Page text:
Dave Green's photo exhibition at the Tavistock Wharf revels in discovery of the North Devon coastline
His work is a continuation of his childhood fascination with ‘looking for that elusive hidden rock pool teeming with life or being the first person to tread over the sand and discover a cave’.
Seemingly undaunted by tides, he continues to ‘discover’, squeezing his adult self into narrow tunnels formed by the pounding ocean and wedging himself at the back of sea caves. He documents his artistic endeavour using a digital camera. In Turbulent Passage, Baggy Point, North Devon 2008, a trail of sea foam on the smooth, untouched sand creates a feeling of isolation and imminent danger, but also wonder at being able to see something usually hidden from the human gaze.
In these meticulously-created Constructed Photographs, Green overcomes the problem of lighting in the cave that would result in dark, detail-less images by taking many different, long-exposure shots and stitching them together in Photoshop. The edges of his work are often left jagged, as if individual photographs have been placed together à la Hockney. The results are images that reveal the exquisite tones and textures of the rocks within the cave and pictures that have both depth and movement. The viewer is taken on a journey from the dark space of the cave to the glare of the outside light, the secret openings and slick, smooth rocks provoking analogies to birth and ‘the feminine.’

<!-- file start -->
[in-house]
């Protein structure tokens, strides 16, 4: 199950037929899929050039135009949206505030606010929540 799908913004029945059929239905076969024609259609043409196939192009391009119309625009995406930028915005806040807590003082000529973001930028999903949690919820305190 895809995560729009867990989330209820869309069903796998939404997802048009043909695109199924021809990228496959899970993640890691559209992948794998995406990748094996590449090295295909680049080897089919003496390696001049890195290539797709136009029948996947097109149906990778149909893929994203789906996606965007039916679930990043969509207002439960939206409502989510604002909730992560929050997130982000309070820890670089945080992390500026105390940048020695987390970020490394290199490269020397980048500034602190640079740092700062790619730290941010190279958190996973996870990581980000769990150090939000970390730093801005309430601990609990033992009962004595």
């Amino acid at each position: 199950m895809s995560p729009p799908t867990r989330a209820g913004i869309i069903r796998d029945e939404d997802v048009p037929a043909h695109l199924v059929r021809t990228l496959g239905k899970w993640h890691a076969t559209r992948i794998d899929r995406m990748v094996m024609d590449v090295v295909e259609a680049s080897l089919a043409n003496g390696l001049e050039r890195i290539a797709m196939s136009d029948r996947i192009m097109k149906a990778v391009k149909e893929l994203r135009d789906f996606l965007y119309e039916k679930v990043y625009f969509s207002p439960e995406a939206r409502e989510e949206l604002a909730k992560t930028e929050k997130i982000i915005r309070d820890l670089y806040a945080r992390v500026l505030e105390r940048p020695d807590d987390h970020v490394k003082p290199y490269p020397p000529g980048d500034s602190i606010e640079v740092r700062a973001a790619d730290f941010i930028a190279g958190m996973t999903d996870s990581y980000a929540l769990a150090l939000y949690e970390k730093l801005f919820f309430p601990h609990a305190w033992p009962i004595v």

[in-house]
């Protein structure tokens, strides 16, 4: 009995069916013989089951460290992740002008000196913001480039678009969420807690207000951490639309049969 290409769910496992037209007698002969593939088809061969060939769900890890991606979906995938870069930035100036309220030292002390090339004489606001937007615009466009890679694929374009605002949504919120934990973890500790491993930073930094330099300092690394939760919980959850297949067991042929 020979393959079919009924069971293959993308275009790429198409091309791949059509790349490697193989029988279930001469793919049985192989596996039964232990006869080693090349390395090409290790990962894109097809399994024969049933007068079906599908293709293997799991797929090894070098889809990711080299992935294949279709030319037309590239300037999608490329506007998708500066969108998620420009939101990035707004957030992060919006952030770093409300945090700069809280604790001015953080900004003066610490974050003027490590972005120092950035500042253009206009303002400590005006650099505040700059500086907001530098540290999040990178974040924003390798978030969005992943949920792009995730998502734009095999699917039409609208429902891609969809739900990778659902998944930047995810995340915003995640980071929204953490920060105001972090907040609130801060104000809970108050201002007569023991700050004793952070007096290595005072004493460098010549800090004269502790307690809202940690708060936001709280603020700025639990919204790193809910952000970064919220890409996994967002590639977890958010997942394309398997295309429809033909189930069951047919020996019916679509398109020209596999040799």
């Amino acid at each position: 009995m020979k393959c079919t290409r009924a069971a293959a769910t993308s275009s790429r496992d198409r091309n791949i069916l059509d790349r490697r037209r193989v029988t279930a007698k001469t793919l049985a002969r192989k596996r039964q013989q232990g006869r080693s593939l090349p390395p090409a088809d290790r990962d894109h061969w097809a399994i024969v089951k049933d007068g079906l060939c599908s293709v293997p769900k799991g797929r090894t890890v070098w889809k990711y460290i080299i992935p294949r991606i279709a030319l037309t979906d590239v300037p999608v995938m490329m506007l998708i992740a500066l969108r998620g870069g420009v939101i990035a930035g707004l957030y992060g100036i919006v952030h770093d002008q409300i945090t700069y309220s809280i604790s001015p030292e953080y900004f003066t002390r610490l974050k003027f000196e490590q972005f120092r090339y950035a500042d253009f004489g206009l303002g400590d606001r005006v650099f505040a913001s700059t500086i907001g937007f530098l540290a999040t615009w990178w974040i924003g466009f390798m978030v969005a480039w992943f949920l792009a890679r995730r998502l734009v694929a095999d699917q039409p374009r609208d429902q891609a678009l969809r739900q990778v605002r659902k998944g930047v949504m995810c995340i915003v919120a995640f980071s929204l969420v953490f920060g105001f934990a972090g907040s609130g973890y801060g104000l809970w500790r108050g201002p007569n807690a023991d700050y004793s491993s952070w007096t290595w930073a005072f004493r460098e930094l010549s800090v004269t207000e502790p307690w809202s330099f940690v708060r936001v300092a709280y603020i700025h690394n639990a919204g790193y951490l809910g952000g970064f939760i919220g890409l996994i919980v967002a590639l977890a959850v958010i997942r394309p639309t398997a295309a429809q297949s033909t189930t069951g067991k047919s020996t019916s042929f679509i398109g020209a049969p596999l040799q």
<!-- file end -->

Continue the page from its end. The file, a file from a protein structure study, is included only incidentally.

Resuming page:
The biggest surprise, perhaps, is the way in which Green’s images manage to turn the most hostile and remote of environments into an almost comforting space.
Another highlight from the exhibition is the selection of camera-less images from the1990’s. Created by placing natural materials – seaweed, nettles and leaves – directly onto 5 x 7 photographic paper and using the action of sun, water, fixer and developer to form unique pictures, these ‘photograms’ have a surprisingly wide range of colour and tone. There is evidence of Green’s love of stitching here too as the smaller images are rearranged to create different ‘wholes’.
The exhibition runs until Saturday, September 26.